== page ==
Arbor Hills Crossing at Washtenaw and Platt shuns the big-mall paradigm of anchor stores flanked by smaller, more transient shops. But Zola Bistro, if not the anchor, is the nerve center for the complex. Smack in the center and with a menu that welcomes any kind of eating–breakfast, brunch, lunch, snacks, dinner, and dessert–it’s hard not to stop in for something.

That seems to be what the developers, Chicago-based North Shore Properties and the local Campus Realty, had in mind. “They came to us and asked us to open a restaurant,” says Alan Zakalik.

Zakalik and wife Hediye Batu own downtown’s Cafe Zola. Zakalik, a software engineer, until now had been more of a silent partner, but he’s sort of an architect wannabe, and Zola downtown is a favorite hangout of the university-affiliated architectural crowd. So Zakalik quit his job at EDS, hired U-M architecture prof Craig Borum and his company, PLY, and embarked on the project to create a second Zola that echoes the earthy, industrial flavor of the downtown Zola but with lighter, more modern lines. “Instead of real bricks, we have these wooden bricks,” Zakalik says, pointing to a floating sculpture on the back wall that was assembled onsite by U-M architecture students. And as at the downtown Zola, a substantial counter dominates the room, this one of Carrara marble, rather than poured concrete. Catie Newell, another U-M architecture prof, made the hand-blown glass light fixtures above it.

Zola Bistro’s menu overlaps quite a bit with Cafe Zola’s, but “we’re focusing more on small plates–almost tapas, you might say–at dinnertime,” says Zakalik. They’re also experimenting with new items–a kale salad, a chili dog, a chocolate waffle.

Zakalik says he and his team of architects are working on the noise problem–at peak times, the high, hard ceiling amplifies the crowd a little too much, though it’s perfect during the quieter hours when “you like to have a little noise, a little energy.”

Zola Bistro, 3030 Washtenaw (Arbor Hills Crossing, Building B), 477-8088. Sun.-Thurs. 7 a.m.-10 p.m., Fri. & Sat. 7 a.m.-11 p.m.

“Oh my gosh,” says Courtney Looney. “Between the Glass Box, North Face, and Zola, I could totally spend my whole paycheck.” Thirty-three-year-old Looney is manager of LILL Studio, a design-your-own-handbag business next door to Zola. This is LILL’s first store outside of Chicago, which has three, though LILL has extended itself to a few other places using the Tupperware model.

That’s how Looney, who just moved here from Phoenix, got her start. Several years ago, Looney was visiting her best friend, who had moved to Chicago, and together they discovered LILL. Looney, who had a day job as an administrator in a construction business, brought LILL merchandise back with her to Phoenix and held some home parties.

You can buy any of the sample bags on display, but that would be missing the point. With forty styles and about 140 fabrics to choose from, the idea is to make a completely unique product. Such stars as Jennifer Garner, Debra Messing, and Susan Sarandon have.

Looney fetches the bag she brought in to work that morning, one of about ten she owns, a “Roxy,” with black-on-black circles as the main fabric, gray basket-weave side panels, with more adventurous touches inside (bright pink twill) and on the strap (black, white, and pink “City Block”). “We get a generous discount,” Looney says, but the Roxy would cost the rest of us about $150. Sewn by a Chicago seamstress, a custom bag arrives about three or four weeks after you place your order.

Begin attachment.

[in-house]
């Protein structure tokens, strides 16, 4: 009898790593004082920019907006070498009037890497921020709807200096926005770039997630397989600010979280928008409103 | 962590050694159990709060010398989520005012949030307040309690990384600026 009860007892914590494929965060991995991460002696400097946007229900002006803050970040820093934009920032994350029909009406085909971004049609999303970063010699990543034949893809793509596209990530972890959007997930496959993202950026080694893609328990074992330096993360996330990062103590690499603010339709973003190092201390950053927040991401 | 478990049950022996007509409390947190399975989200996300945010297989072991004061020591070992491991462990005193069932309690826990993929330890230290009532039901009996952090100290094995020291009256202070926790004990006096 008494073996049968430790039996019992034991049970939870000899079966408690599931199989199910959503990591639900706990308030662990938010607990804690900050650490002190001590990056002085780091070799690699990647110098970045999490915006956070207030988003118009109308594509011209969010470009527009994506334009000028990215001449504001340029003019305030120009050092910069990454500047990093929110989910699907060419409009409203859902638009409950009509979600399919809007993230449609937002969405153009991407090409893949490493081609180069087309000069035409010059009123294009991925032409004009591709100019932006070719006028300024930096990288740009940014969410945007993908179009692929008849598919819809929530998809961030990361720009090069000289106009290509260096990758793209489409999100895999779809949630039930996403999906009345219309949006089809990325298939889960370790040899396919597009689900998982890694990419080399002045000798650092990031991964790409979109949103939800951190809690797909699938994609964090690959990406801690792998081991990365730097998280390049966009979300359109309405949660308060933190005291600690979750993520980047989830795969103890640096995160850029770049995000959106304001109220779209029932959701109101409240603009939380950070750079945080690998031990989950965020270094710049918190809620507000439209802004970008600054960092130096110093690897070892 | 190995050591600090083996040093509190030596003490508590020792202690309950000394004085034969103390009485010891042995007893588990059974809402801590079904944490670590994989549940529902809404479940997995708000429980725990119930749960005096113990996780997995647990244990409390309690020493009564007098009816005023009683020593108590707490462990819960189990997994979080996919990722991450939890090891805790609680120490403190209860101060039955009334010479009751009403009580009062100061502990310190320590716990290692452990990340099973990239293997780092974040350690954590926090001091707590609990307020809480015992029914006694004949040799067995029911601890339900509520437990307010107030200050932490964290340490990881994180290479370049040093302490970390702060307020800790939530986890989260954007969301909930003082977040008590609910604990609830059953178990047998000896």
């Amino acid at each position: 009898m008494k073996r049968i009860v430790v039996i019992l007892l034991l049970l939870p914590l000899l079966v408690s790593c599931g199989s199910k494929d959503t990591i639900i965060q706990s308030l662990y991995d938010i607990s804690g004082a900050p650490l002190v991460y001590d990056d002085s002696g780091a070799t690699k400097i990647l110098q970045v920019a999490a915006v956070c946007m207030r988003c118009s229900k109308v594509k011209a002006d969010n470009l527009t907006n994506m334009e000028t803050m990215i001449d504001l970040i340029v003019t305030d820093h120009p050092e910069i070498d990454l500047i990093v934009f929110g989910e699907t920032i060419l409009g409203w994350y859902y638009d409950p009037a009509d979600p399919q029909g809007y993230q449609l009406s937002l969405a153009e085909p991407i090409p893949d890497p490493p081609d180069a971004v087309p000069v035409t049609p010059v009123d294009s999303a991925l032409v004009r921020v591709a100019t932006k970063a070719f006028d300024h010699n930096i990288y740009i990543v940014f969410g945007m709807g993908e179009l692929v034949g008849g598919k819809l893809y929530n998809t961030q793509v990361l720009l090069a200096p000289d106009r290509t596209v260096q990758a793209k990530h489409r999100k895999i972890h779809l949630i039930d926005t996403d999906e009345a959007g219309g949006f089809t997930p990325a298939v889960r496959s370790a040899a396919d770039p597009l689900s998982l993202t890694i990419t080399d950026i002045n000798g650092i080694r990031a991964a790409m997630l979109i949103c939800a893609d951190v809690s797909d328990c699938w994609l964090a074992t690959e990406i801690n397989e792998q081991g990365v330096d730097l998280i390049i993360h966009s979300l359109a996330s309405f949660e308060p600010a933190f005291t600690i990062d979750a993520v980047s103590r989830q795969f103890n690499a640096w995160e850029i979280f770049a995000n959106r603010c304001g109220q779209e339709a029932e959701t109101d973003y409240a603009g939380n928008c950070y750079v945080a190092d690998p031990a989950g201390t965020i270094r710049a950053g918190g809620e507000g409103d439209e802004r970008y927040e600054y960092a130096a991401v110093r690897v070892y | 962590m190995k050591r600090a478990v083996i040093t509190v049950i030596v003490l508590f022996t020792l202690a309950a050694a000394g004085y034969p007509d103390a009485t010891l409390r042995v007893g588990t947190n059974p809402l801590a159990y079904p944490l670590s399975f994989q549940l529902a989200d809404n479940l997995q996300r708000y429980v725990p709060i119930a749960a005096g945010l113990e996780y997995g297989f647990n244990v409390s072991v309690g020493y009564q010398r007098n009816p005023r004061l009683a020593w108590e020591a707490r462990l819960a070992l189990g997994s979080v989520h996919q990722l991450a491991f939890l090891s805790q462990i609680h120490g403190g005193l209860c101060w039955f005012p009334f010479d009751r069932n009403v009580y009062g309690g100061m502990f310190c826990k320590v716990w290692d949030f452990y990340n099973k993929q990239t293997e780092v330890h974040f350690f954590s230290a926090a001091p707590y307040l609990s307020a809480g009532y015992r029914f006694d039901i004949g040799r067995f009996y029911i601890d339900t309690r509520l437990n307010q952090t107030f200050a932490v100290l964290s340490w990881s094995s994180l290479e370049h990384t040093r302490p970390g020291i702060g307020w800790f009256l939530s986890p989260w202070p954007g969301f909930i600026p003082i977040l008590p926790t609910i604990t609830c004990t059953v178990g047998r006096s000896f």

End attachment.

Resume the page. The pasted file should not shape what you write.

Looney says she just ordered LILL’s biggest bag, the “Paula,” to haul around the snow boots she just bought at North Face. “I’ve never been in Michigan in the winter,” she says, but she’s stoked: “I have an aunt in Alpena.”

LILL Studio, 3030 Washtenaw (Arbor Hills Crossing, Building B), 975-8696. Mon.-Sat. 10 a.m.-8 p.m., Sun. 11 a.m.-6 p.m.

Bluemercury is the fifty-eighth store in a cosmetics chain owned by Marla and Barry Jon Beck. Manager Shakiba Farokhrani says that the Becks have a thing for the stars and planets, which are also the inspiration for the Becks’ own cosmetic line M61 (apparently a reference to the Messier 61 galaxy).

Shakiba arrived in Ann Arbor from Iran in 1983 as a bride (she didn’t know any English, but “I knew French, so I took French classes to learn English”). In 2004, she sold her Golden Needle bridal shop and entered the skin care business, selling Clarins in the aisle at Marshall Fields. “I sold so much that they moved me to Bobbi Brown.”

Bluemercury sells a variety of high-end brands that you otherwise can’t get any closer than Somerset mall in Troy, says Farokhrani. Then she scoots away to stop an African American woman from buying the wrong moisturizer. “You and I have enough oil in our skin,” she says to her conspiratorially. “You need a hydrating tinted moisturizer. Let me tell you a little secret. Do your hydration,” she says, leading her to another brand.

3070 Washtenaw, suite 103 (Arbor Hills Crossing, Building D), 477-9000, Mon.-Sat. 10 a.m.-8 p.m., Sun. noon-5 p.m.

Brooks Brothers opened its Flatiron shop at Arbor Hills. It’s only the eighth in the country, says manager Abbey Clay, and aims to attract a younger clientele than three-button-suit Brooks Brothers stores.

The look is decidedly preppie, with a lot of repp ties and tartan scarves on display. Brooks Brothers has a love-hate relationship with its Ivy League reputation. Surprisingly, Brooks Brothers brought democracy to menswear–it invented the repp tie, whose stripes run the opposite direction of a regimental tie, as a kind of rebuke to the British gentry and their sacred and complicated striped-tie etiquette.

Brooks Brothers Flatiron Shop, 3030 Washtenaw (Arbor Hills Crossing, Building B), 477-9113. Mon.-Fri. 10 a.m.-9 p.m., Sat. 10 a.m.-8 p.m., Sun. noon-6 p.m.